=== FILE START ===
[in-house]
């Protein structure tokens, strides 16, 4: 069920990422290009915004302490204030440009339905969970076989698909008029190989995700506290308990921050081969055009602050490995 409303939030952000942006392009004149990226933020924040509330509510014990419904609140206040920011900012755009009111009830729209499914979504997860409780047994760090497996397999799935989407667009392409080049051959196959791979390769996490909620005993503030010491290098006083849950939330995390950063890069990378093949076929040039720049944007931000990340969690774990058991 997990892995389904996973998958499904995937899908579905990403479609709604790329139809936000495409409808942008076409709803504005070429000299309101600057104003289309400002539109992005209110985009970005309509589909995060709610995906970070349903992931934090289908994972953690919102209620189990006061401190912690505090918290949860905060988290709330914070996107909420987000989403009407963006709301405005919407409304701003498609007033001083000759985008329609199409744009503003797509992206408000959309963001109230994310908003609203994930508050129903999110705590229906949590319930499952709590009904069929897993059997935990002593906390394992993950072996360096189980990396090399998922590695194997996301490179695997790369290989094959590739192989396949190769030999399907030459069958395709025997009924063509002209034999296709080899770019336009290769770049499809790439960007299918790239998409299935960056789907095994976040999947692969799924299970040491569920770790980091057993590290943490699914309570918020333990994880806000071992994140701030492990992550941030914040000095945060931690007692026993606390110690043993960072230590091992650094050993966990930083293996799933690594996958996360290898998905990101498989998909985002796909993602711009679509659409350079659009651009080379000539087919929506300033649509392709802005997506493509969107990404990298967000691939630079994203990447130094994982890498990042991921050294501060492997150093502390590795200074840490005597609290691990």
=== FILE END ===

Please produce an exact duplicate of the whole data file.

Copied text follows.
[in-house]
């Protein structure tokens, strides 16, 4: 069920990422290009915004302490204030440009339905969970076989698909008029190989995700506290308990921050081969055009602050490995 409303939030952000942006392009004149990226933020924040509330509510014990419904609140206040920011900012755009009111009830729209499914979504997860409780047994760090497996397999799935989407667009392409080049051959196959791979390769996490909620005993503030010491290098006083849950939330995390950063890069990378093949076929040039720049944007931000990340969690774990058991 997990892995389904996973998958499904995937899908579905990403479609709604790329139809936000495409409808942008076409709803504005070429000299309101600057104003289309400002539109992005209110985009970005309509589909995060709610995906970070349903992931934090289908994972953690919102209620189990006061401190912690505090918290949860905060988290709330914070996107909420987000989403009407963006709301405005919407409304701003498609007033001083000759985008329609199409744009503003797509992206408000959309963001109230994310908003609203994930508050129903999110705590229906949590319930499952709590009904069929897993059997935990002593906390394992993950072996360096189980990396090399998922590695194997996301490179695997790369290989094959590739192989396949190769030999399907030459069958395709025997009924063509002209034999296709080899770019336009290769770049499809790439960007299918790239998409299935960056789907095994976040999947692969799924299970040491569920770790980091057993590290943490699914309570918020333990994880806000071992994140701030492990992550941030914040000095945060931690007692026993606390110690043993960072230590091992650094050993966990930083293996799933690594996958996360290898998905990101498989998909985002796909993602711009679509659409350079659009651009080379000539087919929506300033649509392709802005997506493509969107990404990298967000691939630079994203990447130094994982890498990042991921050294501060492997150093502390590795200074840490005597609290691990």